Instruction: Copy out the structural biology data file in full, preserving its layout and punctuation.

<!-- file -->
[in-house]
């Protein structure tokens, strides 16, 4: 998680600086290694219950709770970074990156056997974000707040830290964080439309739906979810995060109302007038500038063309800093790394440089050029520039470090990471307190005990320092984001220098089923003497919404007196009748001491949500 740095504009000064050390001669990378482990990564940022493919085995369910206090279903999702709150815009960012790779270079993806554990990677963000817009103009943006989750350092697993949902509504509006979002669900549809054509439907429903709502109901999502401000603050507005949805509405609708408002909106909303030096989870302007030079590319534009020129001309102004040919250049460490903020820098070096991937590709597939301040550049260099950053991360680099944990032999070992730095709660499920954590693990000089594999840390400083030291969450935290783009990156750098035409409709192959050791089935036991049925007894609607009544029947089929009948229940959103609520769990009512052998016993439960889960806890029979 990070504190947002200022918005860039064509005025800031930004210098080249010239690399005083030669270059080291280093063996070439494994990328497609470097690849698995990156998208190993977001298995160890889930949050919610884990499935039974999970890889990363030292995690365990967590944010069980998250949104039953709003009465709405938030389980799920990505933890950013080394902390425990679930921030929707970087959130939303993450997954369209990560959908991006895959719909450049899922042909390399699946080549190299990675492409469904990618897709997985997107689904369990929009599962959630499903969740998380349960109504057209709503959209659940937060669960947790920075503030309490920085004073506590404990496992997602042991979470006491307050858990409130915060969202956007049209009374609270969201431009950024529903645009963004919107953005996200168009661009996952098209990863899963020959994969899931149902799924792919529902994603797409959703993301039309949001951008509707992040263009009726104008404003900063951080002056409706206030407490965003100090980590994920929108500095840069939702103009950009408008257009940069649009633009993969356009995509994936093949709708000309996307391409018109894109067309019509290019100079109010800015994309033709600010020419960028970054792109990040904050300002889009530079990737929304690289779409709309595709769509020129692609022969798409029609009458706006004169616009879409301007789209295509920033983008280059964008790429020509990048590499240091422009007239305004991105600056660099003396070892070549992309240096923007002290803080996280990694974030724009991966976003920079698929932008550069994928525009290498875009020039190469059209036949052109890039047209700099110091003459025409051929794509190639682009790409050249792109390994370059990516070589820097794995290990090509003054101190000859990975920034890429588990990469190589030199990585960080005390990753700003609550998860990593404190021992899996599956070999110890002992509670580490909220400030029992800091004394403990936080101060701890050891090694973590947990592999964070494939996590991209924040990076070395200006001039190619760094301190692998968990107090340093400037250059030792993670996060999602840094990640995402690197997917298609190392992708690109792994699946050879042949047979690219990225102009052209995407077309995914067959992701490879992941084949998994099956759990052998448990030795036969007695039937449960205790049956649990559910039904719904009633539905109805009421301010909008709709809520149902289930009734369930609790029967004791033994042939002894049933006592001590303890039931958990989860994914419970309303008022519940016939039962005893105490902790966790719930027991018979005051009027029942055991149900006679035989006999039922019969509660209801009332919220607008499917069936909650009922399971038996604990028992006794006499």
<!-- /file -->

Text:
[in-house]
């Protein structure tokens, strides 16, 4: 998680600086290694219950709770970074990156056997974000707040830290964080439309739906979810995060109302007038500038063309800093790394440089050029520039470090990471307190005990320092984001220098089923003497919404007196009748001491949500 740095504009000064050390001669990378482990990564940022493919085995369910206090279903999702709150815009960012790779270079993806554990990677963000817009103009943006989750350092697993949902509504509006979002669900549809054509439907429903709502109901999502401000603050507005949805509405609708408002909106909303030096989870302007030079590319534009020129001309102004040919250049460490903020820098070096991937590709597939301040550049260099950053991360680099944990032999070992730095709660499920954590693990000089594999840390400083030291969450935290783009990156750098035409409709192959050791089935036991049925007894609607009544029947089929009948229940959103609520769990009512052998016993439960889960806890029979 990070504190947002200022918005860039064509005025800031930004210098080249010239690399005083030669270059080291280093063996070439494994990328497609470097690849698995990156998208190993977001298995160890889930949050919610884990499935039974999970890889990363030292995690365990967590944010069980998250949104039953709003009465709405938030389980799920990505933890950013080394902390425990679930921030929707970087959130939303993450997954369209990560959908991006895959719909450049899922042909390399699946080549190299990675492409469904990618897709997985997107689904369990929009599962959630499903969740998380349960109504057209709503959209659940937060669960947790920075503030309490920085004073506590404990496992997602042991979470006491307050858990409130915060969202956007049209009374609270969201431009950024529903645009963004919107953005996200168009661009996952098209990863899963020959994969899931149902799924792919529902994603797409959703993301039309949001951008509707992040263009009726104008404003900063951080002056409706206030407490965003100090980590994920929108500095840069939702103009950009408008257009940069649009633009993969356009995509994936093949709708000309996307391409018109894109067309019509290019100079109010800015994309033709600010020419960028970054792109990040904050300002889009530079990737929304690289779409709309595709769509020129692609022969798409029609009458706006004169616009879409301007789209295509920033983008280059964008790429020509990048590499240091422009007239305004991105600056660099003396070892070549992309240096923007002290803080996280990694974030724009991966976003920079698929932008550069994928525009290498875009020039190469059209036949052109890039047209700099110091003459025409051929794509190639682009790409050249792109390994370059990516070589820097794995290990090509003054101190000859990975920034890429588990990469190589030199990585960080005390990753700003609550998860990593404190021992899996599956070999110890002992509670580490909220400030029992800091004394403990936080101060701890050891090694973590947990592999964070494939996590991209924040990076070395200006001039190619760094301190692998968990107090340093400037250059030792993670996060999602840094990640995402690197997917298609190392992708690109792994699946050879042949047979690219990225102009052209995407077309995914067959992701490879992941084949998994099956759990052998448990030795036969007695039937449960205790049956649990559910039904719904009633539905109805009421301010909008709709809520149902289930009734369930609790029967004791033994042939002894049933006592001590303890039931958990989860994914419970309303008022519940016939039962005893105490902790966790719930027991018979005051009027029942055991149900006679035989006999039922019969509660209801009332919220607008499917069936909650009922399971038996604990028992006794006499």